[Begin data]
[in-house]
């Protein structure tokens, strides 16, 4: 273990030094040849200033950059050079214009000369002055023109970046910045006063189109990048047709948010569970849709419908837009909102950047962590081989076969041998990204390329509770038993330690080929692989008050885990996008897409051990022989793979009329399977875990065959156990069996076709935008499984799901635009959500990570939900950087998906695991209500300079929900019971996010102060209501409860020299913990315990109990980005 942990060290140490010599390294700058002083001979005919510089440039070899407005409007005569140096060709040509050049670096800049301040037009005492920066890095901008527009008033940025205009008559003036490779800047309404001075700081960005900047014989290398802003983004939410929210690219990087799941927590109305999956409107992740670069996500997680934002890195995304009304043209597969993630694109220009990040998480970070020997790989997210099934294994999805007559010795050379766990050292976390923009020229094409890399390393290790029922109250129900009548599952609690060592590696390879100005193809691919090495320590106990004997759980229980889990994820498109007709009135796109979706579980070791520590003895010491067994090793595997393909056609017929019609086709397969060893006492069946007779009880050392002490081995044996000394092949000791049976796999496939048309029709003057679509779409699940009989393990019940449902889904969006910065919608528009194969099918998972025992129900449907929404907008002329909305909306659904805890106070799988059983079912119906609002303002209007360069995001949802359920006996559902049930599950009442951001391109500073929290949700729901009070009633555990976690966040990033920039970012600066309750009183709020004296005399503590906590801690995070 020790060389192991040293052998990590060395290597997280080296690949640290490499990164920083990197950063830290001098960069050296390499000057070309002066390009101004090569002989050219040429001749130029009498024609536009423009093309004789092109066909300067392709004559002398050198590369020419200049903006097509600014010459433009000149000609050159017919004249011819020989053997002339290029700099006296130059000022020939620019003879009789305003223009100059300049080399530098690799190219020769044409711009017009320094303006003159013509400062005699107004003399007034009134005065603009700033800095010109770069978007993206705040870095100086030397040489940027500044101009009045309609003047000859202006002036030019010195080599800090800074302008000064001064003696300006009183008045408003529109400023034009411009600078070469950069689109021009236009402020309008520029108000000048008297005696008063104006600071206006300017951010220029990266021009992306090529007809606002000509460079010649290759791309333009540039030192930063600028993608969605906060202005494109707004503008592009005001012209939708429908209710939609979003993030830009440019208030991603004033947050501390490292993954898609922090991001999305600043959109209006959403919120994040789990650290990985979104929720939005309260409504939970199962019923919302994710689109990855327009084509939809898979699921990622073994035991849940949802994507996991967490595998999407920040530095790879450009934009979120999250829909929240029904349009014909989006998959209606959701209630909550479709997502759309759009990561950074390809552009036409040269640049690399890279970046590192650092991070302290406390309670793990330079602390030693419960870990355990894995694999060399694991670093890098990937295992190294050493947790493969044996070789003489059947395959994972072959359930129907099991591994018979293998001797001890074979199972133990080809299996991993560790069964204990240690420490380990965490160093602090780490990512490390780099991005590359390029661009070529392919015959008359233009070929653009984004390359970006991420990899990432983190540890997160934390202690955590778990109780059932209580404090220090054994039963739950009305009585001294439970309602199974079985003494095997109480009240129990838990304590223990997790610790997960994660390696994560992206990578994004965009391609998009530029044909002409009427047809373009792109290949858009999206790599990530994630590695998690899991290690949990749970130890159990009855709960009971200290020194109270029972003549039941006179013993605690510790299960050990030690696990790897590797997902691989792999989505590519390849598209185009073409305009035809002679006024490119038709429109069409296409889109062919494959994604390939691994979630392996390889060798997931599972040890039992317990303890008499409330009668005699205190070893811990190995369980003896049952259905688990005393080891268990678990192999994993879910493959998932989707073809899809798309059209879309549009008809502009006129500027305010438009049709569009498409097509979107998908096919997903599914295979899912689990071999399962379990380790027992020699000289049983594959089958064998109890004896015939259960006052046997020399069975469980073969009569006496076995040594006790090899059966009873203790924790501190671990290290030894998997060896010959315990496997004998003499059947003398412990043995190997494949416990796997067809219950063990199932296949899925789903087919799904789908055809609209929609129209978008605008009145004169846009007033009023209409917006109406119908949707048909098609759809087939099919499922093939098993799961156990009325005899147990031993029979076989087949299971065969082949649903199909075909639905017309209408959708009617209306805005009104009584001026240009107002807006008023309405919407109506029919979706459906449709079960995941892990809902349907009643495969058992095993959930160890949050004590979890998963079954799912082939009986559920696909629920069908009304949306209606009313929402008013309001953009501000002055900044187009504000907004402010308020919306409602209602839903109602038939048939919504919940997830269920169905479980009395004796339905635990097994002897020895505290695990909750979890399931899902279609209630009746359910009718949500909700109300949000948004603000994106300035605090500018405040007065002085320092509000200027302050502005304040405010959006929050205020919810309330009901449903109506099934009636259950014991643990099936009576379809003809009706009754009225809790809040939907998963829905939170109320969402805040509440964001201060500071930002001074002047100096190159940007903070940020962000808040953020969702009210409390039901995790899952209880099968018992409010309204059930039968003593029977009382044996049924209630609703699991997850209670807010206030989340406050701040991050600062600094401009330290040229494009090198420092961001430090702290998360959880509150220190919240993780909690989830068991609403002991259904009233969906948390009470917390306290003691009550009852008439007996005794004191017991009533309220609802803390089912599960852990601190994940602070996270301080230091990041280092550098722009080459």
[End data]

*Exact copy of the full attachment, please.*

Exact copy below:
[in-house]
């Protein structure tokens, strides 16, 4: 273990030094040849200033950059050079214009000369002055023109970046910045006063189109990048047709948010569970849709419908837009909102950047962590081989076969041998990204390329509770038993330690080929692989008050885990996008897409051990022989793979009329399977875990065959156990069996076709935008499984799901635009959500990570939900950087998906695991209500300079929900019971996010102060209501409860020299913990315990109990980005 942990060290140490010599390294700058002083001979005919510089440039070899407005409007005569140096060709040509050049670096800049301040037009005492920066890095901008527009008033940025205009008559003036490779800047309404001075700081960005900047014989290398802003983004939410929210690219990087799941927590109305999956409107992740670069996500997680934002890195995304009304043209597969993630694109220009990040998480970070020997790989997210099934294994999805007559010795050379766990050292976390923009020229094409890399390393290790029922109250129900009548599952609690060592590696390879100005193809691919090495320590106990004997759980229980889990994820498109007709009135796109979706579980070791520590003895010491067994090793595997393909056609017929019609086709397969060893006492069946007779009880050392002490081995044996000394092949000791049976796999496939048309029709003057679509779409699940009989393990019940449902889904969006910065919608528009194969099918998972025992129900449907929404907008002329909305909306659904805890106070799988059983079912119906609002303002209007360069995001949802359920006996559902049930599950009442951001391109500073929290949700729901009070009633555990976690966040990033920039970012600066309750009183709020004296005399503590906590801690995070 020790060389192991040293052998990590060395290597997280080296690949640290490499990164920083990197950063830290001098960069050296390499000057070309002066390009101004090569002989050219040429001749130029009498024609536009423009093309004789092109066909300067392709004559002398050198590369020419200049903006097509600014010459433009000149000609050159017919004249011819020989053997002339290029700099006296130059000022020939620019003879009789305003223009100059300049080399530098690799190219020769044409711009017009320094303006003159013509400062005699107004003399007034009134005065603009700033800095010109770069978007993206705040870095100086030397040489940027500044101009009045309609003047000859202006002036030019010195080599800090800074302008000064001064003696300006009183008045408003529109400023034009411009600078070469950069689109021009236009402020309008520029108000000048008297005696008063104006600071206006300017951010220029990266021009992306090529007809606002000509460079010649290759791309333009540039030192930063600028993608969605906060202005494109707004503008592009005001012209939708429908209710939609979003993030830009440019208030991603004033947050501390490292993954898609922090991001999305600043959109209006959403919120994040789990650290990985979104929720939005309260409504939970199962019923919302994710689109990855327009084509939809898979699921990622073994035991849940949802994507996991967490595998999407920040530095790879450009934009979120999250829909929240029904349009014909989006998959209606959701209630909550479709997502759309759009990561950074390809552009036409040269640049690399890279970046590192650092991070302290406390309670793990330079602390030693419960870990355990894995694999060399694991670093890098990937295992190294050493947790493969044996070789003489059947395959994972072959359930129907099991591994018979293998001797001890074979199972133990080809299996991993560790069964204990240690420490380990965490160093602090780490990512490390780099991005590359390029661009070529392919015959008359233009070929653009984004390359970006991420990899990432983190540890997160934390202690955590778990109780059932209580404090220090054994039963739950009305009585001294439970309602199974079985003494095997109480009240129990838990304590223990997790610790997960994660390696994560992206990578994004965009391609998009530029044909002409009427047809373009792109290949858009999206790599990530994630590695998690899991290690949990749970130890159990009855709960009971200290020194109270029972003549039941006179013993605690510790299960050990030690696990790897590797997902691989792999989505590519390849598209185009073409305009035809002679006024490119038709429109069409296409889109062919494959994604390939691994979630392996390889060798997931599972040890039992317990303890008499409330009668005699205190070893811990190995369980003896049952259905688990005393080891268990678990192999994993879910493959998932989707073809899809798309059209879309549009008809502009006129500027305010438009049709569009498409097509979107998908096919997903599914295979899912689990071999399962379990380790027992020699000289049983594959089958064998109890004896015939259960006052046997020399069975469980073969009569006496076995040594006790090899059966009873203790924790501190671990290290030894998997060896010959315990496997004998003499059947003398412990043995190997494949416990796997067809219950063990199932296949899925789903087919799904789908055809609209929609129209978008605008009145004169846009007033009023209409917006109406119908949707048909098609759809087939099919499922093939098993799961156990009325005899147990031993029979076989087949299971065969082949649903199909075909639905017309209408959708009617209306805005009104009584001026240009107002807006008023309405919407109506029919979706459906449709079960995941892990809902349907009643495969058992095993959930160890949050004590979890998963079954799912082939009986559920696909629920069908009304949306209606009313929402008013309001953009501000002055900044187009504000907004402010308020919306409602209602839903109602038939048939919504919940997830269920169905479980009395004796339905635990097994002897020895505290695990909750979890399931899902279609209630009746359910009718949500909700109300949000948004603000994106300035605090500018405040007065002085320092509000200027302050502005304040405010959006929050205020919810309330009901449903109506099934009636259950014991643990099936009576379809003809009706009754009225809790809040939907998963829905939170109320969402805040509440964001201060500071930002001074002047100096190159940007903070940020962000808040953020969702009210409390039901995790899952209880099968018992409010309204059930039968003593029977009382044996049924209630609703699991997850209670807010206030989340406050701040991050600062600094401009330290040229494009090198420092961001430090702290998360959880509150220190919240993780909690989830068991609403002991259904009233969906948390009470917390306290003691009550009852008439007996005794004191017991009533309220609802803390089912599960852990601190994940602070996270301080230091990041280092550098722009080459």